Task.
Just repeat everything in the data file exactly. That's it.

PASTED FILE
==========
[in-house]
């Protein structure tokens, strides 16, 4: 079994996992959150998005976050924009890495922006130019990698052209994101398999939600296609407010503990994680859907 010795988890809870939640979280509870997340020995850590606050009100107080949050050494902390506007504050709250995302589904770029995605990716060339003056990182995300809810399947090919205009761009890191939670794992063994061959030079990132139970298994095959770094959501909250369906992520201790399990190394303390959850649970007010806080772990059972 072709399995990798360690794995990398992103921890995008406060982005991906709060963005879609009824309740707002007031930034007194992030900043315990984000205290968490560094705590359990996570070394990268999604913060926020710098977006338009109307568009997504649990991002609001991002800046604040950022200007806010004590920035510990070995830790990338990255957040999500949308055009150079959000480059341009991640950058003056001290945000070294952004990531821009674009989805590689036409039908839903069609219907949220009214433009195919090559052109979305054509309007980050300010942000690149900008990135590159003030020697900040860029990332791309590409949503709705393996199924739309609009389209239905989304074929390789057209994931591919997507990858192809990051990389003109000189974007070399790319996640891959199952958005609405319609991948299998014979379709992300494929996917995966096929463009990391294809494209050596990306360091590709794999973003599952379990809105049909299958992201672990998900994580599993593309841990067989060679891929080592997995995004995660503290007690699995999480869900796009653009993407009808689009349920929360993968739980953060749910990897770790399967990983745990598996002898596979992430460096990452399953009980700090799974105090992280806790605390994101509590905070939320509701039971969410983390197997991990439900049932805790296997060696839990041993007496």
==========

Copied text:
[in-house]
């Protein structure tokens, strides 16, 4: 079994996992959150998005976050924009890495922006130019990698052209994101398999939600296609407010503990994680859907 010795988890809870939640979280509870997340020995850590606050009100107080949050050494902390506007504050709250995302589904770029995605990716060339003056990182995300809810399947090919205009761009890191939670794992063994061959030079990132139970298994095959770094959501909250369906992520201790399990190394303390959850649970007010806080772990059972 072709399995990798360690794995990398992103921890995008406060982005991906709060963005879609009824309740707002007031930034007194992030900043315990984000205290968490560094705590359990996570070394990268999604913060926020710098977006338009109307568009997504649990991002609001991002800046604040950022200007806010004590920035510990070995830790990338990255957040999500949308055009150079959000480059341009991640950058003056001290945000070294952004990531821009674009989805590689036409039908839903069609219907949220009214433009195919090559052109979305054509309007980050300010942000690149900008990135590159003030020697900040860029990332791309590409949503709705393996199924739309609009389209239905989304074929390789057209994931591919997507990858192809990051990389003109000189974007070399790319996640891959199952958005609405319609991948299998014979379709992300494929996917995966096929463009990391294809494209050596990306360091590709794999973003599952379990809105049909299958992201672990998900994580599993593309841990067989060679891929080592997995995004995660503290007690699995999480869900796009653009993407009808689009349920929360993968739980953060749910990897770790399967990983745990598996002898596979992430460096990452399953009980700090799974105090992280806790605390994101509590905070939320509701039971969410983390197997991990439900049932805790296997060696839990041993007496």